Protest Job Cuts; Dye Charges Facts Skewed
members of the Oberlin community took part in a demonstration outside
the Cox building Thursday afternoon to protest the College’s
decision to eliminate 11 staff positions. Displaying signs and chanting
“stop the layoffs,” the demonstrators expressed anger
with the Administration’s decision, announced last week, to
ease the College’s financial burdens with staff cuts.
“We consider this a mini-Enron,” Socialist Alternative
member Jyo Bhatt, who helped organize the event, said.
College President Nancy Dye returned fire in an interview Thursday
afternoon, calling the protesters’ numbers “utterly
and completely inaccurate.”
“Both the leaflet and the e-mail about the protest had serious
factual errors,” Assistant to the President Diana Roose added.
The protesters, consisting primarily of College students and employees,
numbered around 40 at its peak. Some expressed frustration with
low turnout, and as time went on, students decided to drum up more
support for their cause by marching to spread their message across
The group marched into Cox, which houses several administrative
offices, to protest outside the office of the President. They then
marched outside Wilder Hall, Mudd Library and eventually into the
King building, entering a lecture hall to spread the message to
a bewildered group of psychology students.
Along the way, students passed out flyers to passersby, hoping to
spread awareness of the layoffs before they are finalized on Nov.
“We’d like the College to change its position, but it
depends on how much support there is,” and Socialist Alternative
member Ted Virdone OC ’02 said.
The College announced last week that it would eliminate 11 positions
from among the Administrative and Professional Staff and OCOPE staff.
As reported in the Review last week, the College projects it will
save $430,000 by eliminating these positions.
Many of the demonstrators expressed frustration with the College’s
financial planning and emphasized that money could be saved without
ousting staff members. “There’s going to be a financial
crisis no matter what, but a crisis doesn’t have to mean layoffs.
It might mean having fewer $70,000 parties,” Virdone said,
in reference to the Science Center dedication.
Dye’s office said the Science Center dedication cost at most
$20,000, mostly for speakers’ fees. Vice President for College
Relations Al Moran asserted that the union’s figure for the
annual holiday party, of $75,000, added an extra zero. The actual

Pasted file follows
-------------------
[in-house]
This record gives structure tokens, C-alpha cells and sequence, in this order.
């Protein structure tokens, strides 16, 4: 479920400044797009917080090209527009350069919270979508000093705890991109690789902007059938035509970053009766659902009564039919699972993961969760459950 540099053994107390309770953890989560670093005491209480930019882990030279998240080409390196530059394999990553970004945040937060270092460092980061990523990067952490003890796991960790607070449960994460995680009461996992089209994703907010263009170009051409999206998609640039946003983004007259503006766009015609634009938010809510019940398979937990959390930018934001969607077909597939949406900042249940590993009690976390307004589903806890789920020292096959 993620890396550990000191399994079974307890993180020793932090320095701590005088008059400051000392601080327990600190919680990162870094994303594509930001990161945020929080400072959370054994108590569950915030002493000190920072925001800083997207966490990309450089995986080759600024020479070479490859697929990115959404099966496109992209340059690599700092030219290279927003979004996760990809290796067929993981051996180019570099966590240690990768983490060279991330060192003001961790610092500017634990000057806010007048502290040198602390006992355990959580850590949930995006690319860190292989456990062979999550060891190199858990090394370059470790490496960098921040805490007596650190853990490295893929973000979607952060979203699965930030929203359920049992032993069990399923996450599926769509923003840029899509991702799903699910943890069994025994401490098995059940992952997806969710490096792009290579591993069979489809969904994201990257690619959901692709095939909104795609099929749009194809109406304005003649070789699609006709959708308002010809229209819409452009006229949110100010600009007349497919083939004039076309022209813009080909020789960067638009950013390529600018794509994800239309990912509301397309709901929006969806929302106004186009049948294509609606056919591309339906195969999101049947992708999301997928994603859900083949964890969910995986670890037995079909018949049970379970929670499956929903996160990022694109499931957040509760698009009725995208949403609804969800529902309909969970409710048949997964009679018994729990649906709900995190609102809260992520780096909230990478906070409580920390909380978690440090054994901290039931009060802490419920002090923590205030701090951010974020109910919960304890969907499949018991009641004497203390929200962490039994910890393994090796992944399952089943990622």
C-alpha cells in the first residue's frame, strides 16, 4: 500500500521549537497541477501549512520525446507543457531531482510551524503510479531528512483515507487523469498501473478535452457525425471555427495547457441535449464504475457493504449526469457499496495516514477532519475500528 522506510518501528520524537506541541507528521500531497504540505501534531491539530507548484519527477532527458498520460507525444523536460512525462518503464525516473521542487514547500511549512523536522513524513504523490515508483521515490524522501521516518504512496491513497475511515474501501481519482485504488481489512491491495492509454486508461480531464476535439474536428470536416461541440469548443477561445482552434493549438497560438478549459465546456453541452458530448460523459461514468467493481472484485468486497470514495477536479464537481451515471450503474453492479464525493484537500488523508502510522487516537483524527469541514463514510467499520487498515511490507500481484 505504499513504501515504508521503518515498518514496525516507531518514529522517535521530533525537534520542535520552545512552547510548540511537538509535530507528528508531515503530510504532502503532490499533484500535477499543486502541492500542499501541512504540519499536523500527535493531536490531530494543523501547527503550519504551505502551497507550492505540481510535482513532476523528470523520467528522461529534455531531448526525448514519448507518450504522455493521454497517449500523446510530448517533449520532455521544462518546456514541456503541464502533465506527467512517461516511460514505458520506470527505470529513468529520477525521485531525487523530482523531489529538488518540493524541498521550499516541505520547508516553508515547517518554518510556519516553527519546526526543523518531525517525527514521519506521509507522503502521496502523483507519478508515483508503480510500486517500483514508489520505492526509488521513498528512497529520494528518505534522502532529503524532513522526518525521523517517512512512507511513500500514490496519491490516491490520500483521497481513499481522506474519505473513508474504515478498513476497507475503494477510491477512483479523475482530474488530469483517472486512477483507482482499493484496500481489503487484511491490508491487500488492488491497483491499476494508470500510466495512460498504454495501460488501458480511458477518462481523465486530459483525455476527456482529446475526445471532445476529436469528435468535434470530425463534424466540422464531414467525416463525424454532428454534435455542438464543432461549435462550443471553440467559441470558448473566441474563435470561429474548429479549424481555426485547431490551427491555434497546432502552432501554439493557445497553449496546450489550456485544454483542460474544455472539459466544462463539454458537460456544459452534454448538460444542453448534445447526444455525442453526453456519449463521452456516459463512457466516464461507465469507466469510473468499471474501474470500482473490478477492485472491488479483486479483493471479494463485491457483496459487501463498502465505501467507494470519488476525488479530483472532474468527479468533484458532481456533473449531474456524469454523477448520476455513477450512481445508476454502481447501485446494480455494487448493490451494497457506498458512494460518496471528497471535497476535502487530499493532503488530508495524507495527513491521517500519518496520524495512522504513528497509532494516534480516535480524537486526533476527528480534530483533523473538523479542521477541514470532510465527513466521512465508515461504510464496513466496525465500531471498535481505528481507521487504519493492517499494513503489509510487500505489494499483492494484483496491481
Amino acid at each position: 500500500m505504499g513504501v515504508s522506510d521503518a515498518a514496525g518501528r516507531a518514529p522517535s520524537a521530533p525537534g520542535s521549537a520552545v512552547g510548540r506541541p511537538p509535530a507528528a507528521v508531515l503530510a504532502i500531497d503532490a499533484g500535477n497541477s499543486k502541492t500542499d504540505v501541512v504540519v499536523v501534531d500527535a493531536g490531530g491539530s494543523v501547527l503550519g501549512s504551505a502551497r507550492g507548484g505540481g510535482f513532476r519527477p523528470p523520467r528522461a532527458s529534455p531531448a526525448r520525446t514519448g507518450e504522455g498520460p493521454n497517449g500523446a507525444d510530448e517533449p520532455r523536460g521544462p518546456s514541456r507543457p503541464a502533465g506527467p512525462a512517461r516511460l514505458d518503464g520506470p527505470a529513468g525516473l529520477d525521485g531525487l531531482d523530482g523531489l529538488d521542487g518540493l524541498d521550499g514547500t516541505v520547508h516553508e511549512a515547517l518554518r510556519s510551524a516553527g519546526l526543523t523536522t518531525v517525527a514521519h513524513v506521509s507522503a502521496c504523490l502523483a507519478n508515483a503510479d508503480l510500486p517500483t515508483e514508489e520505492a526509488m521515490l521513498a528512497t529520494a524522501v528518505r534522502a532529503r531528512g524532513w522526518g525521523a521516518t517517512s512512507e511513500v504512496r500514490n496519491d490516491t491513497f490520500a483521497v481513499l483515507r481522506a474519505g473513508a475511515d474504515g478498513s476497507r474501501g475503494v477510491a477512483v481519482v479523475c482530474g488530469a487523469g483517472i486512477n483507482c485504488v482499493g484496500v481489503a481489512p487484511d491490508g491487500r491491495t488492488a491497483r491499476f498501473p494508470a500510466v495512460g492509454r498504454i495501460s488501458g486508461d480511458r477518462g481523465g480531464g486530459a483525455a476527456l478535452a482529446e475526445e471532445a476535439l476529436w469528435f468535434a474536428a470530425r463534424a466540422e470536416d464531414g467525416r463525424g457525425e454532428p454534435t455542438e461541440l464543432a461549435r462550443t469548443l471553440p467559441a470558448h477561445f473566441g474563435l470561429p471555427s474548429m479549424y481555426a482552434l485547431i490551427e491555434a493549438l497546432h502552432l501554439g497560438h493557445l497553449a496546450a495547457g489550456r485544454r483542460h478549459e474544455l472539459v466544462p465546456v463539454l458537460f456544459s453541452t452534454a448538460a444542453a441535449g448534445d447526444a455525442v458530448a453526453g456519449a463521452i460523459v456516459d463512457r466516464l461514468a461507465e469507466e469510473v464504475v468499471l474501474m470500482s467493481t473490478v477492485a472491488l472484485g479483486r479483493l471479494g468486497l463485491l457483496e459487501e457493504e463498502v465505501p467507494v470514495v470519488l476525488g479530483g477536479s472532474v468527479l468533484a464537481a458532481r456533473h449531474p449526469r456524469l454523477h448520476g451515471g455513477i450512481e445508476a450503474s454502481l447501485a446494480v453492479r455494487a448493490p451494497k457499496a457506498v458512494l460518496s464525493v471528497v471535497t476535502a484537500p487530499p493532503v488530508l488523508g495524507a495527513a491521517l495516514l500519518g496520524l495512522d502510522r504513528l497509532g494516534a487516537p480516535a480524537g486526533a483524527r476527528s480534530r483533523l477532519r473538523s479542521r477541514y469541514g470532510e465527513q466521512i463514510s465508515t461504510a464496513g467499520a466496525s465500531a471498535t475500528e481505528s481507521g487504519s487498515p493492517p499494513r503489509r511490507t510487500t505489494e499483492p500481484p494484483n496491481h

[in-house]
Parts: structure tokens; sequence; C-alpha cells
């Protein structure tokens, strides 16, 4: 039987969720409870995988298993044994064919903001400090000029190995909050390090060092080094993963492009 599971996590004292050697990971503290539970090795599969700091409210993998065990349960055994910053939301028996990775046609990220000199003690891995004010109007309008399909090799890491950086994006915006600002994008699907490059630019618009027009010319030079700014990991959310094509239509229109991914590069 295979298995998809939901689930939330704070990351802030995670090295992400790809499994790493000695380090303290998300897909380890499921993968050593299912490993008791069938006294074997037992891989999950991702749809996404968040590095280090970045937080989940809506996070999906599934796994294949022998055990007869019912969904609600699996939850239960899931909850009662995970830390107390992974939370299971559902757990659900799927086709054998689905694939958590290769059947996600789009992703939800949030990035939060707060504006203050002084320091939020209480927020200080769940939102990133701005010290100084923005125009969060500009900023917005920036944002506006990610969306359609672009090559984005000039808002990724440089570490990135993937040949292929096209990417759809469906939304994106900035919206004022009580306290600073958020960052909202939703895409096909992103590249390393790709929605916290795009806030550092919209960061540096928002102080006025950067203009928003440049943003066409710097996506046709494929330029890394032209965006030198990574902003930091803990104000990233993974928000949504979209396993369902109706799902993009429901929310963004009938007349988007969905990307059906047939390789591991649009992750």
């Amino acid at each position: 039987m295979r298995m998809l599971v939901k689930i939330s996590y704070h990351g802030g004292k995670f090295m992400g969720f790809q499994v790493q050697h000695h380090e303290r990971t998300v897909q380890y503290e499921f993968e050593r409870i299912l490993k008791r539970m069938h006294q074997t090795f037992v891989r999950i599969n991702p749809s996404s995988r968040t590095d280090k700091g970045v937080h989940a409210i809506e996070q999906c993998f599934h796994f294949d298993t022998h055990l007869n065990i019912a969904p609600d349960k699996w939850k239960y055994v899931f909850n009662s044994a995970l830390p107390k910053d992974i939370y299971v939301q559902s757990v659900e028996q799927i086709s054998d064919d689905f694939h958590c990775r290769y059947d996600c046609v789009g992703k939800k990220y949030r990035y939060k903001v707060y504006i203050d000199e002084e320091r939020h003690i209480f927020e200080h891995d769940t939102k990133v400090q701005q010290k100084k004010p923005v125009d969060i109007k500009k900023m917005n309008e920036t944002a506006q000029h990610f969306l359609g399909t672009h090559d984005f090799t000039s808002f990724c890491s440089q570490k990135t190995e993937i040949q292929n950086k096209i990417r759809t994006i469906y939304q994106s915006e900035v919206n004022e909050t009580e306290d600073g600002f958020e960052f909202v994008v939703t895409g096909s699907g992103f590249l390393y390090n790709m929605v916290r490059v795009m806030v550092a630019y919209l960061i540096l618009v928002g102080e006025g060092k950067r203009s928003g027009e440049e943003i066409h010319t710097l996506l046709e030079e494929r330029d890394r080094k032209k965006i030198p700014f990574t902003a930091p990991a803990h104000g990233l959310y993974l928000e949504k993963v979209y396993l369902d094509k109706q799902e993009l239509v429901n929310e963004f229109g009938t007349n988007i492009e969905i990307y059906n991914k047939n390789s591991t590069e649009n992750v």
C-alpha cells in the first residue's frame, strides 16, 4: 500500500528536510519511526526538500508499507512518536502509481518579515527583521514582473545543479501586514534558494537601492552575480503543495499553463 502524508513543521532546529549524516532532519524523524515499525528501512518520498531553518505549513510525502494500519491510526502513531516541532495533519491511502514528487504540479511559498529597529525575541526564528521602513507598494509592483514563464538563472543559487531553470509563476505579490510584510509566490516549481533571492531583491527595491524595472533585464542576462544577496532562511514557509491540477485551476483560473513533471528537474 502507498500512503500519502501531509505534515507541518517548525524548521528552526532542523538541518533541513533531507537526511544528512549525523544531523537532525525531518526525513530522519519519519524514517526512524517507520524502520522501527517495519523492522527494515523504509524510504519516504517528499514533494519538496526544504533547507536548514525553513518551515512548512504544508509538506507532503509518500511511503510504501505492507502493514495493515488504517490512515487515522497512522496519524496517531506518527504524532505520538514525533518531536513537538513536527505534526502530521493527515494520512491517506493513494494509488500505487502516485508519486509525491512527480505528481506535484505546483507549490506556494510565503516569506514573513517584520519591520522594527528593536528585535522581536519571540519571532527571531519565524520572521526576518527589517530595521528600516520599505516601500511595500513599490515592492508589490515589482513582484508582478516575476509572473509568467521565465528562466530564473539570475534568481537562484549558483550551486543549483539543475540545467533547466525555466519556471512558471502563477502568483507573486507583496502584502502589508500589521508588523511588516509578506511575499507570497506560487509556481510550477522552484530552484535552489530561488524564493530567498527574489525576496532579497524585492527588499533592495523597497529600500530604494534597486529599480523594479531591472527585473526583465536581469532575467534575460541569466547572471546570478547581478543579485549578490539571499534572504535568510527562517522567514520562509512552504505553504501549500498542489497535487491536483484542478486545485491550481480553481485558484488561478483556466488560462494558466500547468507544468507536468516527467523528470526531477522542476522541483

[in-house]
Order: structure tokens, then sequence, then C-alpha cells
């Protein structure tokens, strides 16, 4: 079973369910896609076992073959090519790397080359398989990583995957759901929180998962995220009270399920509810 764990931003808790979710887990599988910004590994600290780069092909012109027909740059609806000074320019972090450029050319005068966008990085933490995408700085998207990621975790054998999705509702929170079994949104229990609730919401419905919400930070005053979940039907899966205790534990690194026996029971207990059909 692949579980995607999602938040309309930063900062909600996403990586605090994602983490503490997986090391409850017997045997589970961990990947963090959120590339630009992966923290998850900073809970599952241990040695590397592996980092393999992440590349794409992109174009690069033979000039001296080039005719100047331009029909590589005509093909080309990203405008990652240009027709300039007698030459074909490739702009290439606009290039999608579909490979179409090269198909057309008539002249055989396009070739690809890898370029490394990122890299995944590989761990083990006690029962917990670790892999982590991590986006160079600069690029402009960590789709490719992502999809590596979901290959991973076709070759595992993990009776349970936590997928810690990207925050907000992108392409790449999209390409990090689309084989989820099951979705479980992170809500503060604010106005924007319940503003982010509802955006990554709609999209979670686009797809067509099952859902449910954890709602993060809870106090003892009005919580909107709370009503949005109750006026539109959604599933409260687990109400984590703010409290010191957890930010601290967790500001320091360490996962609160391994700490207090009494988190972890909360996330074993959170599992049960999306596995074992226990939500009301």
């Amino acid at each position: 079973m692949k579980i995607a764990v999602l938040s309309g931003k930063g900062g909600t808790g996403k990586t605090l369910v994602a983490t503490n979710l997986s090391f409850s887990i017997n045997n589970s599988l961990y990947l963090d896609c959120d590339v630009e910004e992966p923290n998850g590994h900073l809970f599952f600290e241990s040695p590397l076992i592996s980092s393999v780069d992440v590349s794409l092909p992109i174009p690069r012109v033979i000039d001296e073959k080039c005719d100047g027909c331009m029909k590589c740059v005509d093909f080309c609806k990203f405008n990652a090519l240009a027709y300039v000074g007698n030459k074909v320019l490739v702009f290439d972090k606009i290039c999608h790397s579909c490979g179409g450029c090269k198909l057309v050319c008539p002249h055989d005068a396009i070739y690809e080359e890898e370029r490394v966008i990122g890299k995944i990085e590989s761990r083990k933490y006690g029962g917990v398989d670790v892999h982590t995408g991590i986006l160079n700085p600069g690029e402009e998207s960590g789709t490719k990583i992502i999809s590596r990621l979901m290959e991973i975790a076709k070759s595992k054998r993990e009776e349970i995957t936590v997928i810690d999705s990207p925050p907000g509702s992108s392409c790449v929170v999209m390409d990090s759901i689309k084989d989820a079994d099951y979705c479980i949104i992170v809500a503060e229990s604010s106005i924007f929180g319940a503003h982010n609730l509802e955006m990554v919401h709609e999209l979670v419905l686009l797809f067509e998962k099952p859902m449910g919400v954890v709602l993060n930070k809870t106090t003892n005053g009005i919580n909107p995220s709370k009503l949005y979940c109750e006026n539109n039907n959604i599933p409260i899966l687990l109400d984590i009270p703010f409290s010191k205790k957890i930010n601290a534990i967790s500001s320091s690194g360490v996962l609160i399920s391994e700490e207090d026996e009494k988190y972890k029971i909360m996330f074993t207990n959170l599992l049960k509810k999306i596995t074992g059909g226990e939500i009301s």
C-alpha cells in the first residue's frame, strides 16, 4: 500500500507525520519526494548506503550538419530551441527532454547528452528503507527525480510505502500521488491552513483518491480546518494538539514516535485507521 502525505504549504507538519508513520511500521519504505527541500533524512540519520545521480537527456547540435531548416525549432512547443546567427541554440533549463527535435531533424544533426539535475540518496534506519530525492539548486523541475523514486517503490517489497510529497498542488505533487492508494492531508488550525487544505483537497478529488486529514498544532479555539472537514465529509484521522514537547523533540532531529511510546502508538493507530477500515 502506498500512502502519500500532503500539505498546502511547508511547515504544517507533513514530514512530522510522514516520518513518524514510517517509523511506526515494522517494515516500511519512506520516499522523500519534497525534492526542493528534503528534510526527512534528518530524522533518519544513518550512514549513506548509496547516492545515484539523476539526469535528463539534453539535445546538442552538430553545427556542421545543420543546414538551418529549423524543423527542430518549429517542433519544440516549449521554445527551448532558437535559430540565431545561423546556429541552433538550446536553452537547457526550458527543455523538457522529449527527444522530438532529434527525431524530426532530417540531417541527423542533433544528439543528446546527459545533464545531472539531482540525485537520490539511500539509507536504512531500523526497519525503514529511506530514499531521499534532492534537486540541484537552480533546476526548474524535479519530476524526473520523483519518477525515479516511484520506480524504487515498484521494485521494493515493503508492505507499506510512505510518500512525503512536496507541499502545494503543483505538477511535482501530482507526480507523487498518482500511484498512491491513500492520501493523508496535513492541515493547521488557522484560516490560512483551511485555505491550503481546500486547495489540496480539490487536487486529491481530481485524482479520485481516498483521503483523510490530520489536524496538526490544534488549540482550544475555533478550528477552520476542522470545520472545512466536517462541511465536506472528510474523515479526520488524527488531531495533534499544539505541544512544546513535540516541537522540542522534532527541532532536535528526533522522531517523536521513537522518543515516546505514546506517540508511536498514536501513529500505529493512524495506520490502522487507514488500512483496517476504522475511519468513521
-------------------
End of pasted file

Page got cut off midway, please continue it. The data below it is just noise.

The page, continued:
cost was $7,500, he said.
Others questioned the decision to eliminate jobs rather than make
cuts in other areas. “Labor is not a liability,” College
junior Will Miller said.
College employees in attendance also questioned the College’s
financial decisions. Wearing black armbands in support for staff
members who are being laid off, some staff members perceive the
Administration’s cost-cutting decisions as hypocritical.
One staff member cited the recent remodeling of the second floor
of Peters, the location of the Office of the Dean of Studies, as
a questionable expense.
“If we’re having such a crisis, why are we remodeling
a building that was just remodeled five years ago?” the staff
member, who chose to remain nameless, said.
Another staff member commented that the College’s choices
on allocating funds are irresponsible and seem to favor the well-connected.
“It’s who you know, not what you are,” the employee,
The question of which expenses are justified in light of the financial
troubles has been hotly debated among students and staff regarding
the decision to make staff cuts. Debate on the issue is limited,
because the College’s financial decisions and figures are
The College has been forced to lay off workers in the past to ease
financial burdens, most recently in 1996.
However, this round of staff cuts may hit workers harder, according
to staff members present at the demonstration.
Some of the staff laid off in 1996 were able to move into comparable
positions within the College. This may not be the case, however,
for those staff members who lose their positions later this month.
“This time around, there aren’t good jobs to place into,”
one staff member said. “All the open positions are for lower
pay, and only two are full time.”
With few large employers in the area, being laid off from the College
may mean significant challenges and changes for those who have to
find employment at another establishment. In light of this, OCOPE
members scheduled a demonstration for Friday, to show their displeasure
with the College’s choice to eliminate positions.
Demonstrators expressed disappointment with Oberlin’s decision
to cut staff as a way to ease financial burdens.
“It’s sad that Oberlin has always stood for being catalysts
for change… financial problems are a reality for every institution…
Oberlin is supposed to have more integrity and character than is
currently being displayed,” Executive Assistant to the Secretary
Kristen Jones, one of the recently terminated employees, said.
The demonstration was sponsored by several student groups, including
the Student Labor Action Coalition and Peace Activists League.
These groups plan to take further action in opposition to the staff
cuts in the coming weeks.
“[Today’s demonstration] turned into a campus-wide thing,
and we hope we can turn it into a town-wide thing,” Bhatt
President Dye said she was out of her office when the protest happened,
and declined to comment. “I frankly wasn’t here,”